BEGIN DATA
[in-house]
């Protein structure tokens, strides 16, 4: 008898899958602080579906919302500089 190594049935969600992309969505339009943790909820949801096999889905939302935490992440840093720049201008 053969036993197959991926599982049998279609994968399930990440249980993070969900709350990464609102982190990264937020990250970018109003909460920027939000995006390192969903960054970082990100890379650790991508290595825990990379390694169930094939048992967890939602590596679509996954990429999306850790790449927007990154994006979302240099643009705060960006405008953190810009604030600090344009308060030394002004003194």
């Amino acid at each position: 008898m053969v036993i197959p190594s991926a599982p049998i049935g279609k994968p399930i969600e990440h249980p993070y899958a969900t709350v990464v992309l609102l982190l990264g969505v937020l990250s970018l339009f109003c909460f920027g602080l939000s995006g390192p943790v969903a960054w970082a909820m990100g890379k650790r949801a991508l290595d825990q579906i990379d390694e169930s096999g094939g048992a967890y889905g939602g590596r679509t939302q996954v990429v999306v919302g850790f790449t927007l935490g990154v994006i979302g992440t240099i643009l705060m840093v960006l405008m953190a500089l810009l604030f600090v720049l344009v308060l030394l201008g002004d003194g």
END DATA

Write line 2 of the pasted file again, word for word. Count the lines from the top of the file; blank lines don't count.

């Protein structure tokens, strides 16, 4: 008898899958602080579906919302500089 190594049935969600992309969505339009943790909820949801096999889905939302935490992440840093720049201008 053969036993197959991926599982049998279609994968399930990440249980993070969900709350990464609102982190990264937020990250970018109003909460920027939000995006390192969903960054970082990100890379650790991508290595825990990379390694169930094939048992967890939602590596679509996954990429999306850790790449927007990154994006979302240099643009705060960006405008953190810009604030600090344009308060030394002004003194």